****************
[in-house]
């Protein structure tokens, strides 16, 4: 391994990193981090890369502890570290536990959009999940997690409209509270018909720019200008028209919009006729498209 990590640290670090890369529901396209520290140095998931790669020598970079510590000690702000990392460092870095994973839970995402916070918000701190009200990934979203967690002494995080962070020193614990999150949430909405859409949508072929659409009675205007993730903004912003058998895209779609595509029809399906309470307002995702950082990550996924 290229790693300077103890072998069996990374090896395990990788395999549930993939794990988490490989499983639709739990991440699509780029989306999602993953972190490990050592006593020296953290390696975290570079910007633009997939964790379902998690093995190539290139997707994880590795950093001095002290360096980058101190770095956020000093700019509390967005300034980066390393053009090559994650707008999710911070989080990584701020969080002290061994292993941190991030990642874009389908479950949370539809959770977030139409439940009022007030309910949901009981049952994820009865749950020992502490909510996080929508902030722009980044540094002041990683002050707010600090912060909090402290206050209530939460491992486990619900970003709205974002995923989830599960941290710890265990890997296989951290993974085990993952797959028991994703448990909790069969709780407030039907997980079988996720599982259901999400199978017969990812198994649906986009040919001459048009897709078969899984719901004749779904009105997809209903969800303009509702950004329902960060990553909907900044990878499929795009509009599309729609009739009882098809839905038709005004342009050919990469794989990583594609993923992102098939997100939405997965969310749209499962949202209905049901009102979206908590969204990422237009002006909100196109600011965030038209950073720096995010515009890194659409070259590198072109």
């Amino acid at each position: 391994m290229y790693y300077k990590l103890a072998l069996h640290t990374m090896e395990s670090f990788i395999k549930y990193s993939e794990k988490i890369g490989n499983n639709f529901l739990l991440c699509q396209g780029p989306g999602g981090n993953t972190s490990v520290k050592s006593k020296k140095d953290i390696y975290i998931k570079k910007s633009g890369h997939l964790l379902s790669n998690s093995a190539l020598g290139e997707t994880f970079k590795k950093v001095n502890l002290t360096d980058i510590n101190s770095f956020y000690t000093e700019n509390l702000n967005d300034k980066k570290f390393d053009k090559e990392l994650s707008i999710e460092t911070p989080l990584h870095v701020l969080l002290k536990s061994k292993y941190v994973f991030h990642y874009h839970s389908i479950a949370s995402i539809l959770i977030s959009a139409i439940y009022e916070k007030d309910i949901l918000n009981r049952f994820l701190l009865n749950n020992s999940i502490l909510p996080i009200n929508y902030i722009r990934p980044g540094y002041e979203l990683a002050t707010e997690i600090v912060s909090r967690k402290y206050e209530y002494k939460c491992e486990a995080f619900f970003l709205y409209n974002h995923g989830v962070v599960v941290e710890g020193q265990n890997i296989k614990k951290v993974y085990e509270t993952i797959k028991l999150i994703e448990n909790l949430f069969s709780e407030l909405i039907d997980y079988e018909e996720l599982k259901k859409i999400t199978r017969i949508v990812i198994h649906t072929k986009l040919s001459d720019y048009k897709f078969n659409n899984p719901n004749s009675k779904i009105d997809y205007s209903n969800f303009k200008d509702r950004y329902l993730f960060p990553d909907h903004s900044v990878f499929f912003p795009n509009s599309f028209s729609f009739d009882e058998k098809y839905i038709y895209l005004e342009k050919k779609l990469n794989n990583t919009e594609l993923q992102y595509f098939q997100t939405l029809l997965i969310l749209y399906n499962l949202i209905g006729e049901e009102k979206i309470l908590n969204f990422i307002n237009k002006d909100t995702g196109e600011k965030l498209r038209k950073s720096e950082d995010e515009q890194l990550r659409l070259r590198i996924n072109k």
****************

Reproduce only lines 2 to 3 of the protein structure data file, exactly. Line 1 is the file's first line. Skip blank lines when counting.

């Protein structure tokens, strides 16, 4: 391994990193981090890369502890570290536990959009999940997690409209509270018909720019200008028209919009006729498209 990590640290670090890369529901396209520290140095998931790669020598970079510590000690702000990392460092870095994973839970995402916070918000701190009200990934979203967690002494995080962070020193614990999150949430909405859409949508072929659409009675205007993730903004912003058998895209779609595509029809399906309470307002995702950082990550996924 290229790693300077103890072998069996990374090896395990990788395999549930993939794990988490490989499983639709739990991440699509780029989306999602993953972190490990050592006593020296953290390696975290570079910007633009997939964790379902998690093995190539290139997707994880590795950093001095002290360096980058101190770095956020000093700019509390967005300034980066390393053009090559994650707008999710911070989080990584701020969080002290061994292993941190991030990642874009389908479950949370539809959770977030139409439940009022007030309910949901009981049952994820009865749950020992502490909510996080929508902030722009980044540094002041990683002050707010600090912060909090402290206050209530939460491992486990619900970003709205974002995923989830599960941290710890265990890997296989951290993974085990993952797959028991994703448990909790069969709780407030039907997980079988996720599982259901999400199978017969990812198994649906986009040919001459048009897709078969899984719901004749779904009105997809209903969800303009509702950004329902960060990553909907900044990878499929795009509009599309729609009739009882098809839905038709005004342009050919990469794989990583594609993923992102098939997100939405997965969310749209499962949202209905049901009102979206908590969204990422237009002006909100196109600011965030038209950073720096995010515009890194659409070259590198072109």
């Amino acid at each position: 391994m290229y790693y300077k990590l103890a072998l069996h640290t990374m090896e395990s670090f990788i395999k549930y990193s993939e794990k988490i890369g490989n499983n639709f529901l739990l991440c699509q396209g780029p989306g999602g981090n993953t972190s490990v520290k050592s006593k020296k140095d953290i390696y975290i998931k570079k910007s633009g890369h997939l964790l379902s790669n998690s093995a190539l020598g290139e997707t994880f970079k590795k950093v001095n502890l002290t360096d980058i510590n101190s770095f956020y000690t000093e700019n509390l702000n967005d300034k980066k570290f390393d053009k090559e990392l994650s707008i999710e460092t911070p989080l990584h870095v701020l969080l002290k536990s061994k292993y941190v994973f991030h990642y874009h839970s389908i479950a949370s995402i539809l959770i977030s959009a139409i439940y009022e916070k007030d309910i949901l918000n009981r049952f994820l701190l009865n749950n020992s999940i502490l909510p996080i009200n929508y902030i722009r990934p980044g540094y002041e979203l990683a002050t707010e997690i600090v912060s909090r967690k402290y206050e209530y002494k939460c491992e486990a995080f619900f970003l709205y409209n974002h995923g989830v962070v599960v941290e710890g020193q265990n890997i296989k614990k951290v993974y085990e509270t993952i797959k028991l999150i994703e448990n909790l949430f069969s709780e407030l909405i039907d997980y079988e018909e996720l599982k259901k859409i999400t199978r017969i949508v990812i198994h649906t072929k986009l040919s001459d720019y048009k897709f078969n659409n899984p719901n004749s009675k779904i009105d997809y205007s209903n969800f303009k200008d509702r950004y329902l993730f960060p990553d909907h903004s900044v990878f499929f912003p795009n509009s599309f028209s729609f009739d009882e058998k098809y839905i038709y895209l005004e342009k050919k779609l990469n794989n990583t919009e594609l993923q992102y595509f098939q997100t939405l029809l997965i969310l749209y399906n499962l949202i209905g006729e049901e009102k979206i309470l908590n969204f990422i307002n237009k002006d909100t995702g196109e600011k965030l498209r038209k950073s720096e950082d995010e515009q890194l990550r659409l070259r590198i996924n072109k």